who is remembered for being the winner of a medal at the 1889 International Wool Show in Paris. In 1914 George Kolbe became a member of the 'Volksraad' for the Wakkerstroom constituency. In 1918 he became the first Chairman of the 'Transvaalse Skaap en Bokboere Vereniging' (TSV) and as such, the first chairman of a provincial wool producers organization in South Africa. With that marriage then, two leading families of wool barons merged. In 1927 George and his son in law Len were both instrumental in setting up the 'Kooperatiewe Wolmaatskappy Beperk' (Cooperative Wool Mart) (KWB), which effectively superseded the TSV. George became their first Chairman with Len on the board of directors.
During the depression years of the 1930's George and Len together with two others (E P Hoogenhout and H P Hancke), staked their entire fortunes by standing surety for the KWB in their personal capacities. Despite ridicule by wool brokers and the like, these men acted selflessly and in the interest of all wool farmers. Moreover, they succeeded, as an article in the 'Natal
Advertiser' of the 22nd of May 1928 bears evidence. It states the following:-
"The rapid growth of the co-operative movements among wool farmer and of the popularity of Durban as a centre of trade is exemplified by the decision of the Co-operative Wool Mart (Kooperatieve Wolmaatskappy Beperk) to increase the capacity of their existing premises at the corner of Kitchener Street and the Esplanade, by construction of additional capacious warehouses and bond stores, to cost Lb 25,000. The Plans for this building were approved this morning by the council committee. The firm in question established its headquarters in Queen Street two years ago (The Natal Land and Colonization Co. Ltd, ”se gebou is gehuur met opsie om te koop”), but it was stated this morning, business increased so rapidly that after one season the firm acquired the Kitchener Street site and built premises to the value of Lb 30,000. Further inflow of business necessitated the extension now contemplated, which will comprise a three-storied structure adjacent to the existing warehouse and offices."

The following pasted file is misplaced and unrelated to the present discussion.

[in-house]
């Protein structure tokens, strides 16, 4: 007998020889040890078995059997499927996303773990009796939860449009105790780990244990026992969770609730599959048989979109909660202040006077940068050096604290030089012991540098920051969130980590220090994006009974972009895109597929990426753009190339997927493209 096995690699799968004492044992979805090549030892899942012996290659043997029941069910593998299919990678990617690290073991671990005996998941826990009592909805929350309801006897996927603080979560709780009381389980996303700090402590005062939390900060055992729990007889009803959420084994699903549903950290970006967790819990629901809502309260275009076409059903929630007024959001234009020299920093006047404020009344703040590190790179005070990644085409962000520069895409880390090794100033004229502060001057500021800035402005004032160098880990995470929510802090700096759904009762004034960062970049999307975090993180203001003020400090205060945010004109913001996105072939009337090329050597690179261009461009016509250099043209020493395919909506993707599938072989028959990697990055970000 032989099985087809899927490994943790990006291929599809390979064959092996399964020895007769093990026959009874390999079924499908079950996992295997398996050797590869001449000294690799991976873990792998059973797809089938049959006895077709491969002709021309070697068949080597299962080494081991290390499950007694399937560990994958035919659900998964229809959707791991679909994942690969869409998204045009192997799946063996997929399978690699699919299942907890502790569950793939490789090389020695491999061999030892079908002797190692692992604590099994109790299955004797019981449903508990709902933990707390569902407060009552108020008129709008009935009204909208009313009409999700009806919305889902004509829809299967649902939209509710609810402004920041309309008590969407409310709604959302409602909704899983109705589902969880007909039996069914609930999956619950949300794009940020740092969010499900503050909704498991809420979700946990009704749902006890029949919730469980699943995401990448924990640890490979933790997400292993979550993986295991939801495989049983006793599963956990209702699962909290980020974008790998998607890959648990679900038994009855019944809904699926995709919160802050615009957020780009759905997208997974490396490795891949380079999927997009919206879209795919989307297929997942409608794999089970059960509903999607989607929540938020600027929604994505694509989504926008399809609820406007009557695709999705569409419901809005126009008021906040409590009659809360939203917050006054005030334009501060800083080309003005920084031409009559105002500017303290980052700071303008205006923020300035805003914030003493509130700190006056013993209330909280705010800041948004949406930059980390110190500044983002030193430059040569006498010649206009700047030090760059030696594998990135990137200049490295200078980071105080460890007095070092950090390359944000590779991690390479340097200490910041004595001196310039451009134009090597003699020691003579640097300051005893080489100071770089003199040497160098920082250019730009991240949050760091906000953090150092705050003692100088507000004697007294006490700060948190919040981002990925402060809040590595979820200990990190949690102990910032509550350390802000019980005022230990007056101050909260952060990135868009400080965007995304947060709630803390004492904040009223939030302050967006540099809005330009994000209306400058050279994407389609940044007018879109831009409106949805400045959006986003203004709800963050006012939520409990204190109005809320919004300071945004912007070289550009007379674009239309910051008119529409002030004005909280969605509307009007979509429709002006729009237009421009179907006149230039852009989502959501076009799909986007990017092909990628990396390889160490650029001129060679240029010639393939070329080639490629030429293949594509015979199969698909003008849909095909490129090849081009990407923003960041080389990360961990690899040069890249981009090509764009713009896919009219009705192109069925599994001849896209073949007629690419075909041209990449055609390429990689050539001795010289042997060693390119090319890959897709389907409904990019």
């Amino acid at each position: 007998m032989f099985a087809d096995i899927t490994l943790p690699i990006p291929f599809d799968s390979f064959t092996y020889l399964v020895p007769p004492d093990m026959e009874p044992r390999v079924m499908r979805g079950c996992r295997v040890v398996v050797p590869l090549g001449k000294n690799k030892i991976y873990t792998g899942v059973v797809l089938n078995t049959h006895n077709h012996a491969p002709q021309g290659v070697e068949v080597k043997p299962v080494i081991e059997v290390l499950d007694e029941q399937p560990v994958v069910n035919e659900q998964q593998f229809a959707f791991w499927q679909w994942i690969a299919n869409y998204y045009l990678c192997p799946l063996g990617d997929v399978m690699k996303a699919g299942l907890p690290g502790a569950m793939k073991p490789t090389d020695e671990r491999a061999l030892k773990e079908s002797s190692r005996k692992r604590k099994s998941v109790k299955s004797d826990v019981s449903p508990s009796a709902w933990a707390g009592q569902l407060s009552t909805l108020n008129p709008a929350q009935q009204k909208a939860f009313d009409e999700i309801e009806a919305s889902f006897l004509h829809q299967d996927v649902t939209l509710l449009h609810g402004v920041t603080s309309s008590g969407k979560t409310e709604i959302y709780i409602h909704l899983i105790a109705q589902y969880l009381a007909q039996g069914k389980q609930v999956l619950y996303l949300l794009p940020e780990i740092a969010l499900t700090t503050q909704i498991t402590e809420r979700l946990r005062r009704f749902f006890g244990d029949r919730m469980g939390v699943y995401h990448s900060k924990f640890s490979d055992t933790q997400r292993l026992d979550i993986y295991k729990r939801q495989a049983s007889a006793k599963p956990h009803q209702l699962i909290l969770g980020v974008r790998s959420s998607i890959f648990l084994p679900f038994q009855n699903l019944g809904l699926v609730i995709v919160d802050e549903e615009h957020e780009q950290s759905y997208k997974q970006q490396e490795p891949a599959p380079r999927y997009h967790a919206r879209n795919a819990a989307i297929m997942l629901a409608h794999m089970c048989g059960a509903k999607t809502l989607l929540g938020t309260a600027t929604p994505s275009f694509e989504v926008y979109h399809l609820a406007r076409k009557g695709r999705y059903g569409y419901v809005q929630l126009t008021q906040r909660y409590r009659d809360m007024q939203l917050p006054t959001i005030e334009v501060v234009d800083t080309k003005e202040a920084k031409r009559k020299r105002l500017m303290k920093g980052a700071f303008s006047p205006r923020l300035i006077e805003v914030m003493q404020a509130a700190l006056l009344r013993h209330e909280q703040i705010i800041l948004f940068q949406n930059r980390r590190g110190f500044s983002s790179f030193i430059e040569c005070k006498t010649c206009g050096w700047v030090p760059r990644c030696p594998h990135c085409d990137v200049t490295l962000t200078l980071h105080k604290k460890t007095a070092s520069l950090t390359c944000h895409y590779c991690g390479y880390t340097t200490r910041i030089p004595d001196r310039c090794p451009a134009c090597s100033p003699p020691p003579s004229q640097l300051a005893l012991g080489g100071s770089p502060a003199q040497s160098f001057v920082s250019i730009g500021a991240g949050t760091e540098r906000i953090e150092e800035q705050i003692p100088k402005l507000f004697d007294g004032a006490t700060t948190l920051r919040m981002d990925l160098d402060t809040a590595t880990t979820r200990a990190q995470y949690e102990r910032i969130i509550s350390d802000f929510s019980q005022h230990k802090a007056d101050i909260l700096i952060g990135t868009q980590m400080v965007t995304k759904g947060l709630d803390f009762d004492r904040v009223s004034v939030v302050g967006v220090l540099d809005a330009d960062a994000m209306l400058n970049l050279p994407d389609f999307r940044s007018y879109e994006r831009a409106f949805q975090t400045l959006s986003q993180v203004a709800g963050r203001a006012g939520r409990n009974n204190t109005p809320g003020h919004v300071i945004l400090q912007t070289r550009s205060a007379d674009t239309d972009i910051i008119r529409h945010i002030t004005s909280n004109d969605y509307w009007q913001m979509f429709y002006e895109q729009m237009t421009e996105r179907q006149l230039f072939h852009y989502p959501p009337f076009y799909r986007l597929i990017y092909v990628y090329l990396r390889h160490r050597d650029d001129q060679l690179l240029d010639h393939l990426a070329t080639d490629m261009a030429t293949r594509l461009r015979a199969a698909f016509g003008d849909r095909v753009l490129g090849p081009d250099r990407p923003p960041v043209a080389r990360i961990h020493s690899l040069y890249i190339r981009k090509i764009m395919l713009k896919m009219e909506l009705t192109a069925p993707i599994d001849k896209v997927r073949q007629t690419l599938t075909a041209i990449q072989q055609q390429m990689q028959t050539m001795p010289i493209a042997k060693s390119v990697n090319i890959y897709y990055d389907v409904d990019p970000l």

Len Labuschagne was a remarkable man. After matriculating at Maritzburg College in 1897, he left The Victoria College (today Stellenbosch University) where he was studying law, to fight in the Second Boer war (1899 - 1901). Many years later he would still relate the details of the 'Battle of Majuba' near Newcastle with a sense of wonderment at the persistence and ultimate folly of that British onslaught. After the war he worked as an article clerk for a while but then received a bursary to continue studying, in Pretoria. After his studies he taught whilst building up his own sheep stud.